- According to BS 6364, flat-seated discs are not permissible for globe valves. Instead, they should be tapered or conical.
- BS 6364 also includes procedures for valve manufacture and prototype testing.
- The Cryogenic valve designs for combustible service must provide electrical continuity to avoid static buildup.
- Liquid service valves must be able to operate with their stem at least 45 degrees above horizontal. Similarly, gas service valves must be able to open and close with their stems.
ISO 21011: This international standard specifies the design, manufacturing, and testing requirements for valves used in the operation of cryogenic fluids. The specifications cover operating at cryogenic and ambient temperatures. The following are its primary recommendations:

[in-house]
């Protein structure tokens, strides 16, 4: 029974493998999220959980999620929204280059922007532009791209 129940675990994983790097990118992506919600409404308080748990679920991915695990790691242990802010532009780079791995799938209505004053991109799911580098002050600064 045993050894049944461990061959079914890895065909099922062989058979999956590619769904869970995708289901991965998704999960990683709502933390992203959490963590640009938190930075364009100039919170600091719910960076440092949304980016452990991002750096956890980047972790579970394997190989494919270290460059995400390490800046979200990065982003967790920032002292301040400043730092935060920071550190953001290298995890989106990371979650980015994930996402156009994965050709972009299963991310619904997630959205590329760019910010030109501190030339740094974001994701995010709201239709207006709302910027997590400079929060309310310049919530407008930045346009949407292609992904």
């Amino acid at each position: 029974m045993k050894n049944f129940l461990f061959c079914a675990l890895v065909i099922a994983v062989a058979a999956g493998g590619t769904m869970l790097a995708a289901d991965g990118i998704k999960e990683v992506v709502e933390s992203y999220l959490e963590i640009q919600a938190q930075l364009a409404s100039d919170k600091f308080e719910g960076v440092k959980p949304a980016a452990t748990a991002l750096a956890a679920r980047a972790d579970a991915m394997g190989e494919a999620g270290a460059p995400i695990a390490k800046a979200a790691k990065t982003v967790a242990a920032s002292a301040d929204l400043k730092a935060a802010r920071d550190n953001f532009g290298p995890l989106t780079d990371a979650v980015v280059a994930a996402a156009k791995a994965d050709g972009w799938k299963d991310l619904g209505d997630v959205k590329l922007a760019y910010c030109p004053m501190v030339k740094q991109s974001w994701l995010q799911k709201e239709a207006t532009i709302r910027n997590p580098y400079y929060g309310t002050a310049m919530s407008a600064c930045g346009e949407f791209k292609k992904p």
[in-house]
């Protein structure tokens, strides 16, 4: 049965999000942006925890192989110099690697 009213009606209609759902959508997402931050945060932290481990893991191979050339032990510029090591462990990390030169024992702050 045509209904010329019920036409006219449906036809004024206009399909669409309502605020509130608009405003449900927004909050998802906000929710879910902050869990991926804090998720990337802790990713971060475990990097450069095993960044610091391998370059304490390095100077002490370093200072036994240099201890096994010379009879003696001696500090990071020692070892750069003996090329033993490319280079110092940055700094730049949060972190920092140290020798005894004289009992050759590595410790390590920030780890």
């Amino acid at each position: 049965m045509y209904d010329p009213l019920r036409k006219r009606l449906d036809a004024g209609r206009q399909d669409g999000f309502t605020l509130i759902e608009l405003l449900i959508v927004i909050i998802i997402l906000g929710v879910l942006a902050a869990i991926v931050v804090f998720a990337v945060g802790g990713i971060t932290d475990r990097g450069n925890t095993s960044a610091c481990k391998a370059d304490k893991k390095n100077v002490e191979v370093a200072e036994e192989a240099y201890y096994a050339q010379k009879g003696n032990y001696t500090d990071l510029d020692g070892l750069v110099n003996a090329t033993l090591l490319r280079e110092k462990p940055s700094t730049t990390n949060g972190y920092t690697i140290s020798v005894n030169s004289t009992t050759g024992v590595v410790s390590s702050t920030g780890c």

- This standard requires valve parts made of metallic and nonmetallic materials to comply with ISO 21028-1 and ISO 21028-2 standards.
- To perform their intended function, cryogenic valves must work securely between their rated lowest temperature and 65°C. Furthermore, they must work within a specified pressure range.
- Cavities that could lead to pressure buildup and liquid entrapment are forbidden by ISO 21011.
Cryogenic Valve Applications
Industrial facilities are the central locations of cryogenic valves, which take advantage of procedures that can be carried out at extremely low temperatures. Therefore, several of these cryogenic valve applications are highlighted below.